Swell: Southerly 1 to 1.5 metres, decreasing to around 1 metre during the morning. 2nd
Seas: 1 to 1.5 metres, decreasing to 1 metre during the morning. 1st
Weather: Partly cloudy. 60% chance of showers.

Tide

10 am
1.64m
4 am
0.01m
10 pm
1.36m
4 pm
0.23m

UV

Index: 8 (Very High)

Sun protection recommended from 9:00 am to 3:50 pm


Weather

Sat 21, Oct to Sat 28, Oct


Swell


Wind


Wind: Southerly about 10 knots increasing to 10 to 15 knots during the morning then becoming variable below 10 knots during the evening.
Swell: Southerly around 1 metre inshore, increasing to 1 to 1.5 metres offshore south of Coffs Harbour. 2nd
Seas: Below 1 metre. 1st
Weather: Partly cloudy. 50% chance of showers.

Tide


UV

Sat 21st 10 (Very High) Sun protection recommended from 8:50 am to 3:50 pm
Sun 22nd 8 (Very High) Sun protection recommended from 9:00 am to 3:50 pm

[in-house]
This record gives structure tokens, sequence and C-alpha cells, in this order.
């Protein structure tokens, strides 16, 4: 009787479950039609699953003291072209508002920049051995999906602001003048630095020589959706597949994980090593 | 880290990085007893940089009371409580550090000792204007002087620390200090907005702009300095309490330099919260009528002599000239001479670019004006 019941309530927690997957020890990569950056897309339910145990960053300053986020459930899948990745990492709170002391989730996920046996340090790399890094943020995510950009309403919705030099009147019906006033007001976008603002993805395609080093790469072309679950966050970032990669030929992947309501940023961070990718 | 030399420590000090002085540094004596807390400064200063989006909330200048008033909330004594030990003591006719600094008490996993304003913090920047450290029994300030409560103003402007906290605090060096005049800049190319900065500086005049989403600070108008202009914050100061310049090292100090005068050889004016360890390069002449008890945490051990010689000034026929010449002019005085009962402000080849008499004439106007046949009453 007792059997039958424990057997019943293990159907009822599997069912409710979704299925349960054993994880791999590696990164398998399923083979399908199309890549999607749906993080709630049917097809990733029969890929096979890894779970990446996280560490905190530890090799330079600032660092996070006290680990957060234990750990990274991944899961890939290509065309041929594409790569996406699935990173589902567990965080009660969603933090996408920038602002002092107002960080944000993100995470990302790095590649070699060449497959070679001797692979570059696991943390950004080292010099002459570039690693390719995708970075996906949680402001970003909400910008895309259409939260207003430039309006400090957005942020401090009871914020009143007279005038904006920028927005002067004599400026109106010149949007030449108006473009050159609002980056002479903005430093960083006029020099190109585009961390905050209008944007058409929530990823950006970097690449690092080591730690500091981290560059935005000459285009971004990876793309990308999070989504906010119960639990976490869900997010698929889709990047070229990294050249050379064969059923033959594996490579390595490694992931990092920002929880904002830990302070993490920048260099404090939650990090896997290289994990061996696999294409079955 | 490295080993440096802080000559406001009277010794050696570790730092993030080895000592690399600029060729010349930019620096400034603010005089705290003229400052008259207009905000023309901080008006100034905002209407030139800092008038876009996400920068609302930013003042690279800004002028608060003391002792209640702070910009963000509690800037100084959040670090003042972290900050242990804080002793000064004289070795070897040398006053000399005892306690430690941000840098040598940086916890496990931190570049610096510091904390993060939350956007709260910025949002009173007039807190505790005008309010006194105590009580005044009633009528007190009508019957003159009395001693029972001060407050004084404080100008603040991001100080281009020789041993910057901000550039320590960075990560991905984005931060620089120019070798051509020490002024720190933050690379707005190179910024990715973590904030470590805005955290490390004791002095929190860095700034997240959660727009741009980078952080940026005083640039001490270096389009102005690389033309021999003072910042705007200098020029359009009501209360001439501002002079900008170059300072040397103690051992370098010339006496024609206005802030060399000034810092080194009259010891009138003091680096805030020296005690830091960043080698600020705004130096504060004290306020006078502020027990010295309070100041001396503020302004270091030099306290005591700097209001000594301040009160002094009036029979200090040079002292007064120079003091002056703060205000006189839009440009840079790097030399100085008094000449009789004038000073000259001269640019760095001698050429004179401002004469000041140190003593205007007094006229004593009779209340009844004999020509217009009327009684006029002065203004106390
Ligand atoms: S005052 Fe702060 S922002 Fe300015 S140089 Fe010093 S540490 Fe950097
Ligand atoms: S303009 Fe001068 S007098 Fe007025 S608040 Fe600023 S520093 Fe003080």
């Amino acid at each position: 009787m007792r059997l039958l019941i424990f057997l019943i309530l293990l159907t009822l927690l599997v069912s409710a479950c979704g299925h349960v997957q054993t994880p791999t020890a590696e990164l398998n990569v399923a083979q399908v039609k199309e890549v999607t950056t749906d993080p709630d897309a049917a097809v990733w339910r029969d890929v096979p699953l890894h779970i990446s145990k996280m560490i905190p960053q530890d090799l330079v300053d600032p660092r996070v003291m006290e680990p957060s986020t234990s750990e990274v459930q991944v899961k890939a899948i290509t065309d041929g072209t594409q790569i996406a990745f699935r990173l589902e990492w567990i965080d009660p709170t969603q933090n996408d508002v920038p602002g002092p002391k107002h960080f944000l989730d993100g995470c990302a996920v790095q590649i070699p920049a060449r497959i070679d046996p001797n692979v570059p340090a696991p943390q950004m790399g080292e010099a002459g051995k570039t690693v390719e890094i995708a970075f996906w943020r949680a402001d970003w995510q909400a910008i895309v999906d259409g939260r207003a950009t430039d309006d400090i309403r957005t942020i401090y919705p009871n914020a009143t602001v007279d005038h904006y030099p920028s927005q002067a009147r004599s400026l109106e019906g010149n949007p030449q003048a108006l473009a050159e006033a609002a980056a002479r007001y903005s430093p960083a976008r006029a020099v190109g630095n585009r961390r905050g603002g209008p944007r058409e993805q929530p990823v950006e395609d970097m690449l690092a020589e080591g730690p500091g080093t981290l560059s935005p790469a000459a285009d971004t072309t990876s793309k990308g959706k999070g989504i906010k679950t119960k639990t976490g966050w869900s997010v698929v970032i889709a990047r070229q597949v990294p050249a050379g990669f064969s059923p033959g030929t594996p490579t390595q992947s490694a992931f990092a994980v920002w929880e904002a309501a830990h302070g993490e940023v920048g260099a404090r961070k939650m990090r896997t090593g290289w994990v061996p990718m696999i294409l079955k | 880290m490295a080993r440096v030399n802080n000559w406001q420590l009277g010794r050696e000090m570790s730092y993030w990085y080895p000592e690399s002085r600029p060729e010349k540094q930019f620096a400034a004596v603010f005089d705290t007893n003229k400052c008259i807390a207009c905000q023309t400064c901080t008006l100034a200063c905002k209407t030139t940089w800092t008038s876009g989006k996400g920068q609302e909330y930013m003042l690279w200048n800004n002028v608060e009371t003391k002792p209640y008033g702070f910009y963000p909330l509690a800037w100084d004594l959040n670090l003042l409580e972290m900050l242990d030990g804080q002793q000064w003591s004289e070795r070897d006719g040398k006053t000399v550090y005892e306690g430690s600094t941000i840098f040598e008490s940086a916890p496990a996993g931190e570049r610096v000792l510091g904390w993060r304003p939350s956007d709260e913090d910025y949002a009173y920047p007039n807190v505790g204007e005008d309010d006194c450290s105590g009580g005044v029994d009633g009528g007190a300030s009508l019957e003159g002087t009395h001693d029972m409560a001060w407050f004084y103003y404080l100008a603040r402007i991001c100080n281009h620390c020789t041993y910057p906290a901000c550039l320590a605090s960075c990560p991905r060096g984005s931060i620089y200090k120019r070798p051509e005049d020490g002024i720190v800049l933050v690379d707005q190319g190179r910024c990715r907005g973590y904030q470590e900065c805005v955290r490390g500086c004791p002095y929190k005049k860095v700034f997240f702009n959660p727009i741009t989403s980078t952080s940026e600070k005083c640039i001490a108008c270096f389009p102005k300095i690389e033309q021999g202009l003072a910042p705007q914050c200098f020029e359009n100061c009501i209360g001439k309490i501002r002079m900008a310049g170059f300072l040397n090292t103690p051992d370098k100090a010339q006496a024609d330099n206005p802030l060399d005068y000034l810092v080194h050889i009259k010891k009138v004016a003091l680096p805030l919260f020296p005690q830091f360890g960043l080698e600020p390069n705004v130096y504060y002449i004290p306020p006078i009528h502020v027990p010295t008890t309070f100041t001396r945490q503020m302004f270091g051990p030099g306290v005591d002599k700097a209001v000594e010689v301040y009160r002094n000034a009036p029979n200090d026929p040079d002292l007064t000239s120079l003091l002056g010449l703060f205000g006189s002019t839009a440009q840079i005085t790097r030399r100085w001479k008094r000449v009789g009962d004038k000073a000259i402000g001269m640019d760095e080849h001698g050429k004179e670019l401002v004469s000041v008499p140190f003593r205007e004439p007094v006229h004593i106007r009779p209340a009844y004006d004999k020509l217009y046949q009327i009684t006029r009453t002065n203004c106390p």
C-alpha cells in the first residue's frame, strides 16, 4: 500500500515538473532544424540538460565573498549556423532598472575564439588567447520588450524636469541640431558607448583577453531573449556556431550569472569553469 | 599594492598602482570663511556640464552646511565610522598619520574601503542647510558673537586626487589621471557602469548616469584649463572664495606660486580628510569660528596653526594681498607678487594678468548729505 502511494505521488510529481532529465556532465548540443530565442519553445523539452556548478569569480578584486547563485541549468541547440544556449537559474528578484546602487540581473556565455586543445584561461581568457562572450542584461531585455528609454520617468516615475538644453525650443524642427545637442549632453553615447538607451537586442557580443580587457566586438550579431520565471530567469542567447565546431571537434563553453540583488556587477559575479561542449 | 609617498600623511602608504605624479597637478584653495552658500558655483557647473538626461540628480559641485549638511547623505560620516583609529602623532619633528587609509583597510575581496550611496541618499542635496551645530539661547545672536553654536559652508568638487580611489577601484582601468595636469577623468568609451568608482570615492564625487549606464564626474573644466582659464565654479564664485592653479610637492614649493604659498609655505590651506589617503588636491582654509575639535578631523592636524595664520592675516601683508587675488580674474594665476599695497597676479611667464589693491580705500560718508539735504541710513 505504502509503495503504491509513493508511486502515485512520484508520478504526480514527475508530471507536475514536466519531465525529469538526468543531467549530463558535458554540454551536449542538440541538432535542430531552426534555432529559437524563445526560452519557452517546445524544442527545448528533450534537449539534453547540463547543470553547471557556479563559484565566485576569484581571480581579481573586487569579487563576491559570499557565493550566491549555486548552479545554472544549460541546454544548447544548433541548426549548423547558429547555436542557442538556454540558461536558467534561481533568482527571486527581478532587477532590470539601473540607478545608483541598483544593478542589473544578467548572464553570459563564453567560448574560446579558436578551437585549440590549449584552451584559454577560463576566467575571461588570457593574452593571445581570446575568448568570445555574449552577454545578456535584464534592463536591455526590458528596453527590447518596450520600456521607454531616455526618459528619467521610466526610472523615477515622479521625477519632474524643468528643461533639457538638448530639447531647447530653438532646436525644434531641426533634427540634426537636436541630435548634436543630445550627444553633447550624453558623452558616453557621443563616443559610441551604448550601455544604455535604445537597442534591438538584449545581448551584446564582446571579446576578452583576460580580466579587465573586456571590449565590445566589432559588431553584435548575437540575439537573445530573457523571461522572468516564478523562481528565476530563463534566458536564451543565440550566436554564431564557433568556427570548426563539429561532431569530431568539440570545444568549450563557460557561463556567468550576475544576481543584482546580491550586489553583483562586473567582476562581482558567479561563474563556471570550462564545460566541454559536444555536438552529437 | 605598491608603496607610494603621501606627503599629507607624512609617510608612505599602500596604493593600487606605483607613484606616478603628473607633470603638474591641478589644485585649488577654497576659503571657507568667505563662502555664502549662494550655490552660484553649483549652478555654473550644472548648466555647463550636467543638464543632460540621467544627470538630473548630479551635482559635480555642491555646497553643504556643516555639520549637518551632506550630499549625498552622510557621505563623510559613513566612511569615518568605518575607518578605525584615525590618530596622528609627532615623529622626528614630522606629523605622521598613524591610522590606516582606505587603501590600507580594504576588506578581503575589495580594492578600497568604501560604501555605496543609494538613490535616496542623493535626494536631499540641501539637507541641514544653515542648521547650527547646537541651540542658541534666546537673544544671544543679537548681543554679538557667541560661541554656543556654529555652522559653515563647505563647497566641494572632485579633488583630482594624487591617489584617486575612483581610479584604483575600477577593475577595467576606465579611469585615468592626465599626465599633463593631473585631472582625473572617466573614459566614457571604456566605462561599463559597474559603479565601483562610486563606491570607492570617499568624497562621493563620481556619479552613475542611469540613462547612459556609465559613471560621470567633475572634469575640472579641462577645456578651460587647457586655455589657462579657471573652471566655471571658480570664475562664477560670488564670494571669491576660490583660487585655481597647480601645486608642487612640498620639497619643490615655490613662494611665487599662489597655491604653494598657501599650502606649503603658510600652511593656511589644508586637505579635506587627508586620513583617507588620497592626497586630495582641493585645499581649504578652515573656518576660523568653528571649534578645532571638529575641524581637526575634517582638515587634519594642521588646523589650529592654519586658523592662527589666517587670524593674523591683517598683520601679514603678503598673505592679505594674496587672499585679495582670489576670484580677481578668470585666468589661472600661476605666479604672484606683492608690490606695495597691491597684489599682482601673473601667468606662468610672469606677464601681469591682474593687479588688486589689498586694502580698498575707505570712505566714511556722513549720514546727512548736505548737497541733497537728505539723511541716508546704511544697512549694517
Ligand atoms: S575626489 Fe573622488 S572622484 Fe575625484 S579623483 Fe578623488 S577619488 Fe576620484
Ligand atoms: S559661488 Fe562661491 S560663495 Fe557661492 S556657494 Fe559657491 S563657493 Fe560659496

Mon 23rd 8 (Very High) Sun protection recommended from 9:00 am to 3:50 pm
Tue 24th 9 (Very High) Sun protection recommended from 8:50 am to 4:00 pm

SLSA provides this information as a guide only. Surf conditions are variable and therefore this information should not be relied upon as a substitute for observation of local conditions and an understanding of your abilities in the surf. SLSA reminds you to always swim between the red and yellow flags and never swim at unpatrolled beaches. SLSA takes all care and responsibility for any translation but it cannot guarantee that all translations will be accurate.